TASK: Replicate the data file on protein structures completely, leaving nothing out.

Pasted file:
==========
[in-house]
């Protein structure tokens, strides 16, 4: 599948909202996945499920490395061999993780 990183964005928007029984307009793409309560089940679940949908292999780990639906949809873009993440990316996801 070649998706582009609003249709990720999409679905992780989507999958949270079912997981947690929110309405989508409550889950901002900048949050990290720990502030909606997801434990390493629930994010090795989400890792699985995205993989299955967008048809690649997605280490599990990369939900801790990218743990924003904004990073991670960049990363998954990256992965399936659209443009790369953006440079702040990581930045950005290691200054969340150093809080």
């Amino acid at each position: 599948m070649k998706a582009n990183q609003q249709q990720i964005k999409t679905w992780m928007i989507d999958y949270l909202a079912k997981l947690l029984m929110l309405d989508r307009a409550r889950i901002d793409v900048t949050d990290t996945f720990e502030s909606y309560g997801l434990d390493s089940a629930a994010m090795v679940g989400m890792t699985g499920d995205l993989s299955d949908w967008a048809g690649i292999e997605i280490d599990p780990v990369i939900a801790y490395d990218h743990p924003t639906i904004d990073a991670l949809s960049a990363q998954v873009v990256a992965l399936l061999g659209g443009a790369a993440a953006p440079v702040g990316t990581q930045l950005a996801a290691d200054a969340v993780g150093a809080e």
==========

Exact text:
[in-house]
């Protein structure tokens, strides 16, 4: 599948909202996945499920490395061999993780 990183964005928007029984307009793409309560089940679940949908292999780990639906949809873009993440990316996801 070649998706582009609003249709990720999409679905992780989507999958949270079912997981947690929110309405989508409550889950901002900048949050990290720990502030909606997801434990390493629930994010090795989400890792699985995205993989299955967008048809690649997605280490599990990369939900801790990218743990924003904004990073991670960049990363998954990256992965399936659209443009790369953006440079702040990581930045950005290691200054969340150093809080």
């Amino acid at each position: 599948m070649k998706a582009n990183q609003q249709q990720i964005k999409t679905w992780m928007i989507d999958y949270l909202a079912k997981l947690l029984m929110l309405d989508r307009a409550r889950i901002d793409v900048t949050d990290t996945f720990e502030s909606y309560g997801l434990d390493s089940a629930a994010m090795v679940g989400m890792t699985g499920d995205l993989s299955d949908w967008a048809g690649i292999e997605i280490d599990p780990v990369i939900a801790y490395d990218h743990p924003t639906i904004d990073a991670l949809s960049a990363q998954v873009v990256a992965l399936l061999g659209g443009a790369a993440a953006p440079v702040g990316t990581q930045l950005a996801a290691d200054a969340v993780g150093a809080e």